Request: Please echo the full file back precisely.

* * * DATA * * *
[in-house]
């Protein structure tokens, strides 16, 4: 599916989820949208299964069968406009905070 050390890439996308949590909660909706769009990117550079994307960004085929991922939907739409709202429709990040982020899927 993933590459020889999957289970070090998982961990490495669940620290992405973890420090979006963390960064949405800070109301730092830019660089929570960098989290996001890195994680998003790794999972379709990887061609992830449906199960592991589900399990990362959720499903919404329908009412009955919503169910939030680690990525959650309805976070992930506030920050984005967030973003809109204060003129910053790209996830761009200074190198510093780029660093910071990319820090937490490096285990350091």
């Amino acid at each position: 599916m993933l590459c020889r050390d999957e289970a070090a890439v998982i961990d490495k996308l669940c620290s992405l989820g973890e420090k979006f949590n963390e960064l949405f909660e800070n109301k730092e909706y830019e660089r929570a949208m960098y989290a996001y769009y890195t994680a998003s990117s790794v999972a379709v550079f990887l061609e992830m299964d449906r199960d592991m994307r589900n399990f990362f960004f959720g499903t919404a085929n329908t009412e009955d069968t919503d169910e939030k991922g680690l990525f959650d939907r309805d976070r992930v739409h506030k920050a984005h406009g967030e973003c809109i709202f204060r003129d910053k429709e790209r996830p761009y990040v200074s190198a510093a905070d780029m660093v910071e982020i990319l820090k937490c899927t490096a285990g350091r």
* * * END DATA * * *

[in-house]
């Protein structure tokens, strides 16, 4: 599916989820949208299964069968406009905070 050390890439996308949590909660909706769009990117550079994307960004085929991922939907739409709202429709990040982020899927 993933590459020889999957289970070090998982961990490495669940620290992405973890420090979006963390960064949405800070109301730092830019660089929570960098989290996001890195994680998003790794999972379709990887061609992830449906199960592991589900399990990362959720499903919404329908009412009955919503169910939030680690990525959650309805976070992930506030920050984005967030973003809109204060003129910053790209996830761009200074190198510093780029660093910071990319820090937490490096285990350091």
């Amino acid at each position: 599916m993933l590459c020889r050390d999957e289970a070090a890439v998982i961990d490495k996308l669940c620290s992405l989820g973890e420090k979006f949590n963390e960064l949405f909660e800070n109301k730092e909706y830019e660089r929570a949208m960098y989290a996001y769009y890195t994680a998003s990117s790794v999972a379709v550079f990887l061609e992830m299964d449906r199960d592991m994307r589900n399990f990362f960004f959720g499903t919404a085929n329908t009412e009955d069968t919503d169910e939030k991922g680690l990525f959650d939907r309805d976070r992930v739409h506030k920050a984005h406009g967030e973003c809109i709202f204060r003129d910053k429709e790209r996830p761009y990040v200074s190198a510093a905070d780029m660093v910071e982020i990319l820090k937490c899927t490096a285990g350091r």